Manga Review: G


 Author: Kaori Yuki

 Manga genre: Shojo/horror

 Number of volumes: 8 (English edition).

 Still in print? Yes.

Godchild is a direct sequel to one of Kaori Yuki’s earlier works, the Cain Saga. Several years had passed between the last of the Cain Saga chapters being published and the launch of Godchild, and Yuki’s art style also developed during the time spent away from the characters; so there really is a very different feel to the two series.

Godchild is a Gothic murder mystery set in a Victorian London where things most definitely go “bump” in the night. A serial killer stalks the streets in a bunny mask. A severed arm clutching a tarot card is delivered in a box of roses. In a bold stylistic move that the creator often repeats, gruesome murders are often juxtaposed with nursery rhymes that are, in some way, linked to the story. The art is beautiful and intricate, sprinkled with lace, corsets and all the standard trappings of Victoriana as seen through a Japanese lens.

The main character, Cain Hargreaves, is young, handsome and independently wealthy. He’s also an expert in poisons, and even collects them – which comes in handy, since the series features a veritable smorgasbord of them. Cain acts as a sort of freelance detective, solving mysteries for the aristocracy while also trying to unravel the secrets of his own past.

Godchild is a series that looks at the darker, more obsessive side of love – like incest, or suicide. Cain, whose parents were siblings, grew up horribly tormented by his father, who whipped him almost daily to make him “atone for his sin” of being born. So unsurprisingly, he has trust issues; but there are exactly

two people Cain allows himself to care about. They are his younger half-sister Merry, and his faithful servant Riff, and together, the three of them form the core of the series.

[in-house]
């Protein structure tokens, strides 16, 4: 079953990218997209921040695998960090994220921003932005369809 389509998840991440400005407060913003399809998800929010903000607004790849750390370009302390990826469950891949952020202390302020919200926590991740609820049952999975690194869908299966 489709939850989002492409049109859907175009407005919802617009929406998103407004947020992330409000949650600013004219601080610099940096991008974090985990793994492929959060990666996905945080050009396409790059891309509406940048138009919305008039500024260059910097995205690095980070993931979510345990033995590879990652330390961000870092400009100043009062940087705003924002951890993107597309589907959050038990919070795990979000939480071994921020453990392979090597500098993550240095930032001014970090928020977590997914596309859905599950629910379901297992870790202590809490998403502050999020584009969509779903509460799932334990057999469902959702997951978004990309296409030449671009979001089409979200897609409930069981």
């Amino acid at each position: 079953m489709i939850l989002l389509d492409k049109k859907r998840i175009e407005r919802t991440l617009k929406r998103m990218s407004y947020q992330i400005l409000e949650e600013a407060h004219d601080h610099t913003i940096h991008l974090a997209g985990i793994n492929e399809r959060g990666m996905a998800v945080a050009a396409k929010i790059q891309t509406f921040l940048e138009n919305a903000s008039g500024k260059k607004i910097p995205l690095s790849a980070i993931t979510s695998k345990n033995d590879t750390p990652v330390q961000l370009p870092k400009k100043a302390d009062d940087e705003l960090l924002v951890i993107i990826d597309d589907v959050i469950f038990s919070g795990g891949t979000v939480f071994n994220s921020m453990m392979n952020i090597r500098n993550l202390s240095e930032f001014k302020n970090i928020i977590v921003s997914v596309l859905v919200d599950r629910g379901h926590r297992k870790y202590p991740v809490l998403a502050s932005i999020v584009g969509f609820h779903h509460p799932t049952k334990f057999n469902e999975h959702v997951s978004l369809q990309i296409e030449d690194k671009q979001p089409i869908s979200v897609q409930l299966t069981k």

As a formal medical student, Riff is well equipped to doctor all the wounds Cain inevitably acquires throughout the story. He is the only person the cocksure Cain will show any weakness in front of. There are many subtle hints sprinkled throughout that Cain and Riff are in love with each other, though the mysteries usually take centre stage. Still, they seem to find any excuse to touch each other – from Cain resting his head on Riff’s shoulder, or reaching up to straighten Riff’s collar, to Riff always insisting on helping his master dress, even tying Cain’s shoelaces for him. A relationship between them would obviously have been very much a taboo in Victorian England, where homosexuality was illegal. But, there is also the class aspect creating a bit of a gulf between them – Cain is, after all, Riff’s employer. There is also the problem that Riff, who has served Cain since he was a little boy, knows far too much about his master, while Cain knows next to nothing about Riff and his background…

In the shadows, there is the secret organisation called Delilah, headed up by Cain’s half-brother (who is perfectly sane, of course, even though his hobby is collecting human eyeballs), and maybe even Cain’s supposedly dead father. They are often found to be the real puppeteers behind the crimes Cain investigates, and like to sabotage him whenever possible. Delilah, essentially, want to bring the dead back to life, transferring blood and organs from living people into the corpses of their chosen loved ones. The focus gradually shifts, and the plot becomes less “mystery of the week” as Cain’s struggle with Delilah becomes more central to the story. The body-count keeps rising, and Yuki doesn’t exactly ration her ketchup.

Try, if you can, to disregard the sometimes silly names. Not only is Cain’s half-sister called Merry, which is not an alternate spelling of Mary at all – it’s short for Merryweather. Also, Riff’s full name is apparently Riffuel Raffit. I guess that… sounded very English at the time?

You will notice that my volumes are purple, and have different numbers on the spine – that’s because they are in German. I picked up several of this Carlsen Manga edition at random in an airport bookshop in Hamburg, and as the series hadn’t been translated to English yet, I wound up reading the whole thing in German. The German edition treats the Cain saga as the first five volumes of the Godchild series, and publishes them all under the same name.

Like Godchild, the Cain Saga was also published in English by Viz. It’s currently out of print but is still commonly available very cheaply second-hand (or occasionally new from independent sellers.) Both series total 13 volumes and I’d recommend reading it too, since it delves more into Cain’s backstory.  But, this sequel still stands well on it’s own.